Did You Know?
The secret behind the XXX
No folks I'm not talking about porn here. The triple “XXX” on a jug says there’s moonshine in it. Specifically it means the shine has been run through the still three times so it’s almost pure alcohol. The use of canning jars by modern moonshiners has pretty much put an end to the XXX designation.
NASCAR & Moonshine
Hard-core NASCAR fans are probably already aware that their beloved sport goes back to the bootlegging days of the 1920s. Good ol’ boys with names Cooter and Hoss were just trying to make a living so they modified their cars in order to outrun the cops on those midnight moonshine runs. Many of the earliest names in the sport were former bootleggers, including the famous Junior Johnson. Johnson had already spent a year in prison for operating an illegal still when he made the transition to NASCAR in 1955. He would go on to win 50 races, retiring in 1966.
Why Moonshine is illegal to make
The reason is simple. The government might be mildly concerned with the health of people consuming bootleg liquor, but they are far more concerned with their checkbook. Spirits are taxed heavily. In some states, these taxes are in excess of $20 per gallon and a huge government monkey-maker. According to The Economist, the state of Virginia alone loses $20 million in annual revenue.
Who Was Popcorn Sutton?
Moonshiners by their very nature are a cagey sort, living under the radar. A notable exception to the rule was Marvin “Popcorn” Sutton. The nickname came from an incident in his youth when the notoriously short-tempered Sutton destroyed a popcorn machine with a pool cue. Popcorn Sutton was perhaps the world’s most famous moonshiner, operating stills in Maggie Valley, North Carolina. While he typically stayed one step ahead of the law, he’d been caught a few times during his decades-long career and did stints of probation. Popcorn appeared on several television shows, including Discovery Channel’s Moonshiners, and published an autobiography called “Me and My Likker.”
A raid by the Bureau of Alcohol, Tobacco, and Firearms on his property in 2009 netted him an 18-month prison sentence. Popcorn, who had recently been diagnosed with cancer, pleaded to be given house arrest instead, but the request was denied. Shortly before he was to begin his sentence, he committed suicide by carbon monoxide poisoning. The next year, Sutton’s dubious legacy was celebrated when country star Hank Williams Jr. teamed up with his widow to bring “Popcorn Sutton’s Tennessee White Whiskey” into distribution.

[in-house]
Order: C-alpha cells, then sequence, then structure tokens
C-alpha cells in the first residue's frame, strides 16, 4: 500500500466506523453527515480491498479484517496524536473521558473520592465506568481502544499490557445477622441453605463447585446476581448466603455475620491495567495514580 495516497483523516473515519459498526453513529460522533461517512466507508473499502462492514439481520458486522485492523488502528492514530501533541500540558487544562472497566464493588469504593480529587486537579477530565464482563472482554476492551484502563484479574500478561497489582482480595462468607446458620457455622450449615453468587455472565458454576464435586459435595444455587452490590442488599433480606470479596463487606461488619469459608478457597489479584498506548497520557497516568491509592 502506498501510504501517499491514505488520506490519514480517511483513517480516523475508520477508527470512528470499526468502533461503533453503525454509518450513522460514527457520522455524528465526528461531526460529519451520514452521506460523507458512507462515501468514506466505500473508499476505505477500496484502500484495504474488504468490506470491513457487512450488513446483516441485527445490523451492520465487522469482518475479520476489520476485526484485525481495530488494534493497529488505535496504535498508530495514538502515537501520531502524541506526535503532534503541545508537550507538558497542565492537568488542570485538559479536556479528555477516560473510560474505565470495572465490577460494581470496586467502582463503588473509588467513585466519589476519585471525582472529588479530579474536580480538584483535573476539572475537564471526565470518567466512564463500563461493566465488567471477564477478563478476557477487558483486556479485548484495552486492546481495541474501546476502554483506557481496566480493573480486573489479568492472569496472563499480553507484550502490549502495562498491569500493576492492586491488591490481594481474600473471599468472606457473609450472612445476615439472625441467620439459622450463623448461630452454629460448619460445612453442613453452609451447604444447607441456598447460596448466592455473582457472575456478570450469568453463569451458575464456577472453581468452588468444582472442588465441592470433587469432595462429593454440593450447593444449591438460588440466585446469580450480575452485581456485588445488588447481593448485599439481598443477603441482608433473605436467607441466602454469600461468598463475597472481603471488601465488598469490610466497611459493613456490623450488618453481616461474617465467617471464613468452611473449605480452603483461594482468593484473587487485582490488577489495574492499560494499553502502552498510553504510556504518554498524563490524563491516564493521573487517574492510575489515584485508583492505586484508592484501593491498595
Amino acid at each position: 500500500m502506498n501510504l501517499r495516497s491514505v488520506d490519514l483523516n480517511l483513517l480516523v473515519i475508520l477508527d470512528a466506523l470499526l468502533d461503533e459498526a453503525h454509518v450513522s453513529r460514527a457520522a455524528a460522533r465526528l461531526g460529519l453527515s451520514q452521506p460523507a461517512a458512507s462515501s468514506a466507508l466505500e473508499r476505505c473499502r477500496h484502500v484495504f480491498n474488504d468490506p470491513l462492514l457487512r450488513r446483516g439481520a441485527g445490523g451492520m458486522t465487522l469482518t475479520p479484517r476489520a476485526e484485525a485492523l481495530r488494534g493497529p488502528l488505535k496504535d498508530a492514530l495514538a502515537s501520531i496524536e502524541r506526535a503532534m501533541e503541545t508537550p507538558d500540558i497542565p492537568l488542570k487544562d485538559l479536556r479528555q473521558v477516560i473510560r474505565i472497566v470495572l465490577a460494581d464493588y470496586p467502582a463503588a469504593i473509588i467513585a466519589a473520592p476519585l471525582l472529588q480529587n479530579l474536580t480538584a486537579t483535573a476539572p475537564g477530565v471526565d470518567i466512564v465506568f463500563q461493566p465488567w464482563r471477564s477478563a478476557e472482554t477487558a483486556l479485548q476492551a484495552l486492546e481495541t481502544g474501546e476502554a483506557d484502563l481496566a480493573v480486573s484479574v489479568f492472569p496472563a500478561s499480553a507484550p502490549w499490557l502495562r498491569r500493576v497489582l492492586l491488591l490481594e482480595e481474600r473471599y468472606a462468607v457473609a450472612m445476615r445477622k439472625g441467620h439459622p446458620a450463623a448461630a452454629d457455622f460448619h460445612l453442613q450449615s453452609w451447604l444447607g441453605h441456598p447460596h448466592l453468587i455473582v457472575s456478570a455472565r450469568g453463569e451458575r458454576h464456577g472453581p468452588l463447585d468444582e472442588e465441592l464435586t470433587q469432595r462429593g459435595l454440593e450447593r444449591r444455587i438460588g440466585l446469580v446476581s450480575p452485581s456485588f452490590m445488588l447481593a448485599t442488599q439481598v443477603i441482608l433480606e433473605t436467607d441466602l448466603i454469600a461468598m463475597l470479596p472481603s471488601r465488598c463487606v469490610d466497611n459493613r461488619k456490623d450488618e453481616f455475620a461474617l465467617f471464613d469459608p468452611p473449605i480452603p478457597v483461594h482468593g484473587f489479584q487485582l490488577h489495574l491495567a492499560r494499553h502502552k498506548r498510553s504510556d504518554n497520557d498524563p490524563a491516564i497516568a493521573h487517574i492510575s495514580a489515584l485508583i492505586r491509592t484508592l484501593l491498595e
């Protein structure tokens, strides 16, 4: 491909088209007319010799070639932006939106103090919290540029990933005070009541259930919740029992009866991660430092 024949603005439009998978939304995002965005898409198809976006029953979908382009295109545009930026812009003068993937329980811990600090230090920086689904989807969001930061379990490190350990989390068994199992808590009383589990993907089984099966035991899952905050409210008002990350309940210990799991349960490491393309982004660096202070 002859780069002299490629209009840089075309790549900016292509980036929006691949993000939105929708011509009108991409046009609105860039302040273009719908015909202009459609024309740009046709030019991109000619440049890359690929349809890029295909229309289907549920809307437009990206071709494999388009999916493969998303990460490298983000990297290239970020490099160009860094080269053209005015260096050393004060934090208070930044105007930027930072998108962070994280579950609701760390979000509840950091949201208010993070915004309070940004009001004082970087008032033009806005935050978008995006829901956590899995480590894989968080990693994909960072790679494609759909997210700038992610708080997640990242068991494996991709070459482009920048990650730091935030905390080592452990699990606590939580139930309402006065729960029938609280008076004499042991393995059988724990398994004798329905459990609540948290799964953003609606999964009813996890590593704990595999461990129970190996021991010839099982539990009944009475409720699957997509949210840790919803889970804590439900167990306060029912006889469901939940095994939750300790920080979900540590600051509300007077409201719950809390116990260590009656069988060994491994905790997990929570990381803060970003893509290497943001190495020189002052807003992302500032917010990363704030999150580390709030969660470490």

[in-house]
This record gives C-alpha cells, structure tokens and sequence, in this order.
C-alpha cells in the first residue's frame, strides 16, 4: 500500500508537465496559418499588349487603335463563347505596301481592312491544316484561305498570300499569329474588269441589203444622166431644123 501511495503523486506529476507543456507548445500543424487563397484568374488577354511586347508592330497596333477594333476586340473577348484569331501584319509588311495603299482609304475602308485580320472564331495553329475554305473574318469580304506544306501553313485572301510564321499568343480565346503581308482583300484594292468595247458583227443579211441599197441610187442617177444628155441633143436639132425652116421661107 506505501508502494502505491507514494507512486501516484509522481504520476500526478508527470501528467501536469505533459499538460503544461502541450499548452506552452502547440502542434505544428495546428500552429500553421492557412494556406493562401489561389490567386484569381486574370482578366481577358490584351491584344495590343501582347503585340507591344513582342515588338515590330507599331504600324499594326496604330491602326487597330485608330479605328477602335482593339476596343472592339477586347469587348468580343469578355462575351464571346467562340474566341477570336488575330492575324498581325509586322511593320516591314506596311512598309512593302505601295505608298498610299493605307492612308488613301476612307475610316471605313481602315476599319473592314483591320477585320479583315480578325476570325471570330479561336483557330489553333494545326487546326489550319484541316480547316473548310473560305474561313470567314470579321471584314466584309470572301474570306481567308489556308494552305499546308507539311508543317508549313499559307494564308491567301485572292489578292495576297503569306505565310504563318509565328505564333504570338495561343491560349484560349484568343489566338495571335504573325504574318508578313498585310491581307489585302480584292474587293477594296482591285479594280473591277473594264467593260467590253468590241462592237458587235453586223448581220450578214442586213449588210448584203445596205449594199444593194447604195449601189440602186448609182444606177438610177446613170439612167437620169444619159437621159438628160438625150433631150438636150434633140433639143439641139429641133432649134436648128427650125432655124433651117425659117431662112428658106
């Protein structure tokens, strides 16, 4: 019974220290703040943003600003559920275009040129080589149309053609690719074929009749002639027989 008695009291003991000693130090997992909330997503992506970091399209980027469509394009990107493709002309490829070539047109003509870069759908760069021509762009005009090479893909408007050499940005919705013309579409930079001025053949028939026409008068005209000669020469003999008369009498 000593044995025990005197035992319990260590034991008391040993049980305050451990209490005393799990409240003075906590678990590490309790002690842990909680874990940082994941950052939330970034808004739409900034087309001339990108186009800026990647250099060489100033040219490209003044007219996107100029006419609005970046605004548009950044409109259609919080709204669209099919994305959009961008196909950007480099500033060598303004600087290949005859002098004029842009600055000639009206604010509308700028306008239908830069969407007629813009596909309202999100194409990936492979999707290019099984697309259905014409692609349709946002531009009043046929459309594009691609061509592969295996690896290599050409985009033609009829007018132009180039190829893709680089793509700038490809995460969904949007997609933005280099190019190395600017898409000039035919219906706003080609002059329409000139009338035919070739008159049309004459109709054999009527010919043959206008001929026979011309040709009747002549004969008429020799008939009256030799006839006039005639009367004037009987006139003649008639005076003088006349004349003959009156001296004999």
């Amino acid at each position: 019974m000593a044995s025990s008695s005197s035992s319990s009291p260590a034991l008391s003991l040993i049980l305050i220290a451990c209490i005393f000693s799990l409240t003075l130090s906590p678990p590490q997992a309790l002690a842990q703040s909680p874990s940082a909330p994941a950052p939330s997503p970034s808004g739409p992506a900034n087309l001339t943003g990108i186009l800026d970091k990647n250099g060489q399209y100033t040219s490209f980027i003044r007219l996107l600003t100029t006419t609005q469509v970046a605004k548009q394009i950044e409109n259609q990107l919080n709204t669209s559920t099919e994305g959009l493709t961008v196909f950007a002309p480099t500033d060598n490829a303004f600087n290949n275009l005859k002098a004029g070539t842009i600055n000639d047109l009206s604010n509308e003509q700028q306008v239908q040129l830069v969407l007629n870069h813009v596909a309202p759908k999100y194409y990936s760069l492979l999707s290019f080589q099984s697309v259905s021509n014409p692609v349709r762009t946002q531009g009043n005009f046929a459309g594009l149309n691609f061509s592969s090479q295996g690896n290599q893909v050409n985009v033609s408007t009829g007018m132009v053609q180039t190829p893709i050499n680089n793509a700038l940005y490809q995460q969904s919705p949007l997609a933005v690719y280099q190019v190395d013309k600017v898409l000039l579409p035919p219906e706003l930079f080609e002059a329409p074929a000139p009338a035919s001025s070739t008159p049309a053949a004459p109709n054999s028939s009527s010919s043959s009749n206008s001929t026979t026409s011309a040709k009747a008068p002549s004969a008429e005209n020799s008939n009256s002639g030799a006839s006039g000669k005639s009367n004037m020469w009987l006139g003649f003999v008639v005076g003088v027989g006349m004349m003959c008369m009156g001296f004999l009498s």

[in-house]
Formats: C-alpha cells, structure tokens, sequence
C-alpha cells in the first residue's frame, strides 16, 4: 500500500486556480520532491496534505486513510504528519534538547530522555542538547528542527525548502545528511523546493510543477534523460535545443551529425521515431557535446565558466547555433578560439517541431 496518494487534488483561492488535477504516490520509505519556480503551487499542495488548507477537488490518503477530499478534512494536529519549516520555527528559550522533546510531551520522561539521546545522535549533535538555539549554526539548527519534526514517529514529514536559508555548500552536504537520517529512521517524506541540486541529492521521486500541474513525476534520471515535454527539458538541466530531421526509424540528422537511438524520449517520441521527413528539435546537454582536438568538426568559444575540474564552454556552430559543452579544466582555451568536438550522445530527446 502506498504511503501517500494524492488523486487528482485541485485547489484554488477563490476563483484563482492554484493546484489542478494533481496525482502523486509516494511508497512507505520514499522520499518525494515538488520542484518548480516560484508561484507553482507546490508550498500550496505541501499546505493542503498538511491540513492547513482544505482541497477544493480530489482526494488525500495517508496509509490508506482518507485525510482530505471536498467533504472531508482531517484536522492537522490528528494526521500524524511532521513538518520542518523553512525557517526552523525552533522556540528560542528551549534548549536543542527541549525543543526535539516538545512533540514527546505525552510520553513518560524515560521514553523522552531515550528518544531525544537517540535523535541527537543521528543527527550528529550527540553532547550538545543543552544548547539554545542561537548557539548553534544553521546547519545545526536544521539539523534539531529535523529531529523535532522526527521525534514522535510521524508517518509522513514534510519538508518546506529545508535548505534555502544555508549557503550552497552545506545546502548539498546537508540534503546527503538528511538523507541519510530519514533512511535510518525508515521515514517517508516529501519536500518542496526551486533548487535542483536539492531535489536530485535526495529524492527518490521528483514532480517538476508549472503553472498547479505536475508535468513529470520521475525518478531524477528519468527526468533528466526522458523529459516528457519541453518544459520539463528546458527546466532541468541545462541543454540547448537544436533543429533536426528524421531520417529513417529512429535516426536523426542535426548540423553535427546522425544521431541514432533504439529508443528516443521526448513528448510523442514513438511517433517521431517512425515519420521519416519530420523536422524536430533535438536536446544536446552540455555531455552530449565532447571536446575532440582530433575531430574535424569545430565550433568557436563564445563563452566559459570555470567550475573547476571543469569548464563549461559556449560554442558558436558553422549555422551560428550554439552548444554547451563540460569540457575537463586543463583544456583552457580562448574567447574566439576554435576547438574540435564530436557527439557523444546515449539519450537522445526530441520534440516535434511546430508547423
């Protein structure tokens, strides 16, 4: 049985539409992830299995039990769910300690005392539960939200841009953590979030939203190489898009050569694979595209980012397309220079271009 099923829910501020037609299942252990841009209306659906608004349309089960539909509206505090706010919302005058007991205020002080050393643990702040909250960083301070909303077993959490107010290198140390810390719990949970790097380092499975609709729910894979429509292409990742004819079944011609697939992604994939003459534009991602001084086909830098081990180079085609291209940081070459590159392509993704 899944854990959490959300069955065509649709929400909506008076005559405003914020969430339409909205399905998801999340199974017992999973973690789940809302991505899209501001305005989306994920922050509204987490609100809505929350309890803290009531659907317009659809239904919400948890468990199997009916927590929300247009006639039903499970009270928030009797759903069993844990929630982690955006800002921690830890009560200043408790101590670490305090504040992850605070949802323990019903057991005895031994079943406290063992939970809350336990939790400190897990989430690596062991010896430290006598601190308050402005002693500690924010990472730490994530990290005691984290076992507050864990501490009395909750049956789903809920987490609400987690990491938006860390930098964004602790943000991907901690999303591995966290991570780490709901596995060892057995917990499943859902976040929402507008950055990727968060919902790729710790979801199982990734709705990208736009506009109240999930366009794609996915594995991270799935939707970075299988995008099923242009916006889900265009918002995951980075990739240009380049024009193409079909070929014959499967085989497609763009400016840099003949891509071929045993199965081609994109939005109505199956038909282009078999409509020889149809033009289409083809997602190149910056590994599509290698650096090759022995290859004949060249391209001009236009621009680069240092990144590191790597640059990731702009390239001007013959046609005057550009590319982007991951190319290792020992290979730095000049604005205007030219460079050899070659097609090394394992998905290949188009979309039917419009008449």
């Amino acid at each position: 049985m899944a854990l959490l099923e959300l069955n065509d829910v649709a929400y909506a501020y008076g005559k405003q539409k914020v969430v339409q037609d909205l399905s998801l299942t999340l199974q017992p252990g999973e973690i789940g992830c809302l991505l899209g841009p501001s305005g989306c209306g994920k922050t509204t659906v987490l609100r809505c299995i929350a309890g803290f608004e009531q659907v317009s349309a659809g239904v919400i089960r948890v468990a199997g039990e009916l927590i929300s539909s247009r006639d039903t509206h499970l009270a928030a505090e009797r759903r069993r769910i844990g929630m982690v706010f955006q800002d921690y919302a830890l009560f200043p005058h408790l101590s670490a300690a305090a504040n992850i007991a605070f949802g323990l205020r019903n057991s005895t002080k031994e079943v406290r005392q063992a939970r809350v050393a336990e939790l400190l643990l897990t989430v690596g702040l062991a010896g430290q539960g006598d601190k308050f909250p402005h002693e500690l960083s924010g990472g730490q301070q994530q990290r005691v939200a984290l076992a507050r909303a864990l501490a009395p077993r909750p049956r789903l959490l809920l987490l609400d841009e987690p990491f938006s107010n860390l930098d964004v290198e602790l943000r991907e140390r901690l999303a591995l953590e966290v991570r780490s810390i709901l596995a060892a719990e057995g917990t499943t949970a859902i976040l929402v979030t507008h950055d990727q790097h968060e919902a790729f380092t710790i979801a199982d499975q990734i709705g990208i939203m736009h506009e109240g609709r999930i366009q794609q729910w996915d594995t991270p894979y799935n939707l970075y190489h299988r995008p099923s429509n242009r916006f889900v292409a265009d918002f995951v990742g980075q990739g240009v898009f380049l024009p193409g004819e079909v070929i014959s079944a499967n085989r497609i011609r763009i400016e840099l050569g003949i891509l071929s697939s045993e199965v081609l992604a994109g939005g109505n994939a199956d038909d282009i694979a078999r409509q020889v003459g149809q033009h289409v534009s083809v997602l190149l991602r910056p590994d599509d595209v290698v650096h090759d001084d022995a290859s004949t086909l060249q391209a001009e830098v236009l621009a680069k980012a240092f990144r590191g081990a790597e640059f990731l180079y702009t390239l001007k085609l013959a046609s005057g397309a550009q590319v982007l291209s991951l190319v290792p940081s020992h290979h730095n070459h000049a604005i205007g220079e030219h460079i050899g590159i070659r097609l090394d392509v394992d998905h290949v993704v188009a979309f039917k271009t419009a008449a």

What is "Bangin in the Woods?"
At the Dawsonville Moonshine Distillery in Georgia, corn whiskey's made from a 150-year-old recipe passed down from an overall-wearing moonshiner by the name of Simmie Free. His granddaughter, Cheryl Wood, opened the north Georgia distillery in 2012, turning an illegal family business legit. Use Wood's moonshine instead of vodka to put a country spin on Sex on the Beach. She calls her version of the classic cocktail "Bangin' in the Woods." I prefer to sip it neat, and slowly—this stuff packs a punch! It's got a nice caramel scent, and a taste like cornbread in a jar.
What's the difference between Shine and Whiskey?
Moonshine is not aged. Actually, if moonshine was aged, it would be whiskey! Both moonshine and whiskey start out the same way. The difference is that whiskey is aged in oak barrels that are charred on the inside. This adds the color and gives it a more subtle flavor. Meanwhile, moonshine is made quickly, remains clear, and has a signature kick.
The Bible & Shine
During the prohibition era of the 1920s a scholar was hired by temperance activists to rewrite the parts of the bible that referenced alcohol.
Alcohol a do-all?
For the Scottish and Irish farmers who settled in Appalachia in the early 1700s distilling whiskey was more than just a means of getting drunk - though it certainly helped. They used homemade alcohol as a medicine, a disinfectant, a tranquilizer, an anesthetic, a solvent, and also currency.